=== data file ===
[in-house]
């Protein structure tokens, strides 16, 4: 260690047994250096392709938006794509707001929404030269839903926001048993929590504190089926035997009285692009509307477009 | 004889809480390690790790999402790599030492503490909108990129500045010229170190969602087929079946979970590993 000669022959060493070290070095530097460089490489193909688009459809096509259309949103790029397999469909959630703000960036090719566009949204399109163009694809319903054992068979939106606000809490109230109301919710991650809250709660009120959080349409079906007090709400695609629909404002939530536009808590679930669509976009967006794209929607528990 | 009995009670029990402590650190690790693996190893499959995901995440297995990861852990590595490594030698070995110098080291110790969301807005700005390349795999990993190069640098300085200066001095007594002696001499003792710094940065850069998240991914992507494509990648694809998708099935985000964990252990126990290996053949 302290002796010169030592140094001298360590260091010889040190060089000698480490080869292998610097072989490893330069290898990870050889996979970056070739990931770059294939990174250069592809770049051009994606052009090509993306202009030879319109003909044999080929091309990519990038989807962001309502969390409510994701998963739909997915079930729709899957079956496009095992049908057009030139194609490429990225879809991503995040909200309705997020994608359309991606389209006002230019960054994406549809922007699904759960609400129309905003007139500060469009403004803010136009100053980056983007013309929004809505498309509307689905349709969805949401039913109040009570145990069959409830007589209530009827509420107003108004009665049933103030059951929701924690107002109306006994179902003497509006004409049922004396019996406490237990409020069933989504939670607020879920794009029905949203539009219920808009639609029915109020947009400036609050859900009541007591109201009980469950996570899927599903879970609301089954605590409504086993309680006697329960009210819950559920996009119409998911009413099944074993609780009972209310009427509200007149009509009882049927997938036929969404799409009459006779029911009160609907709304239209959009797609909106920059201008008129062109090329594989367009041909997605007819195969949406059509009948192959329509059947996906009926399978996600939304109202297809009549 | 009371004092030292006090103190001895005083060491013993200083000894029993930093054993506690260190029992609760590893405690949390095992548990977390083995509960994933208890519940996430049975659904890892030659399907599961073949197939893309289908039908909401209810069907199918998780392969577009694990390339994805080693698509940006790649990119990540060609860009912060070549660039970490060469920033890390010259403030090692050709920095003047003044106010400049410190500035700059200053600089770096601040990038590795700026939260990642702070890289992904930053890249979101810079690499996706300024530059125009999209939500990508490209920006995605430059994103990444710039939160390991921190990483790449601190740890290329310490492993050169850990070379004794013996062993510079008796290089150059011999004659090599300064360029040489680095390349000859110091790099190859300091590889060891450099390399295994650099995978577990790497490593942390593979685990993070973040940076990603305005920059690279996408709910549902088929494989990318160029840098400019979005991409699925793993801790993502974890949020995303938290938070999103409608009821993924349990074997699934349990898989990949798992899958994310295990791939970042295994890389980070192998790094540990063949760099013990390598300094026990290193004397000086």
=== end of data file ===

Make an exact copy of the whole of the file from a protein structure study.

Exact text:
[in-house]
């Protein structure tokens, strides 16, 4: 260690047994250096392709938006794509707001929404030269839903926001048993929590504190089926035997009285692009509307477009 | 004889809480390690790790999402790599030492503490909108990129500045010229170190969602087929079946979970590993 000669022959060493070290070095530097460089490489193909688009459809096509259309949103790029397999469909959630703000960036090719566009949204399109163009694809319903054992068979939106606000809490109230109301919710991650809250709660009120959080349409079906007090709400695609629909404002939530536009808590679930669509976009967006794209929607528990 | 009995009670029990402590650190690790693996190893499959995901995440297995990861852990590595490594030698070995110098080291110790969301807005700005390349795999990993190069640098300085200066001095007594002696001499003792710094940065850069998240991914992507494509990648694809998708099935985000964990252990126990290996053949 302290002796010169030592140094001298360590260091010889040190060089000698480490080869292998610097072989490893330069290898990870050889996979970056070739990931770059294939990174250069592809770049051009994606052009090509993306202009030879319109003909044999080929091309990519990038989807962001309502969390409510994701998963739909997915079930729709899957079956496009095992049908057009030139194609490429990225879809991503995040909200309705997020994608359309991606389209006002230019960054994406549809922007699904759960609400129309905003007139500060469009403004803010136009100053980056983007013309929004809505498309509307689905349709969805949401039913109040009570145990069959409830007589209530009827509420107003108004009665049933103030059951929701924690107002109306006994179902003497509006004409049922004396019996406490237990409020069933989504939670607020879920794009029905949203539009219920808009639609029915109020947009400036609050859900009541007591109201009980469950996570899927599903879970609301089954605590409504086993309680006697329960009210819950559920996009119409998911009413099944074993609780009972209310009427509200007149009509009882049927997938036929969404799409009459006779029911009160609907709304239209959009797609909106920059201008008129062109090329594989367009041909997605007819195969949406059509009948192959329509059947996906009926399978996600939304109202297809009549 | 009371004092030292006090103190001895005083060491013993200083000894029993930093054993506690260190029992609760590893405690949390095992548990977390083995509960994933208890519940996430049975659904890892030659399907599961073949197939893309289908039908909401209810069907199918998780392969577009694990390339994805080693698509940006790649990119990540060609860009912060070549660039970490060469920033890390010259403030090692050709920095003047003044106010400049410190500035700059200053600089770096601040990038590795700026939260990642702070890289992904930053890249979101810079690499996706300024530059125009999209939500990508490209920006995605430059994103990444710039939160390991921190990483790449601190740890290329310490492993050169850990070379004794013996062993510079008796290089150059011999004659090599300064360029040489680095390349000859110091790099190859300091590889060891450099390399295994650099995978577990790497490593942390593979685990993070973040940076990603305005920059690279996408709910549902088929494989990318160029840098400019979005991409699925793993801790993502974890949020995303938290938070999103409608009821993924349990074997699934349990898989990949798992899958994310295990791939970042295994890389980070192998790094540990063949760099013990390598300094026990290193004397000086």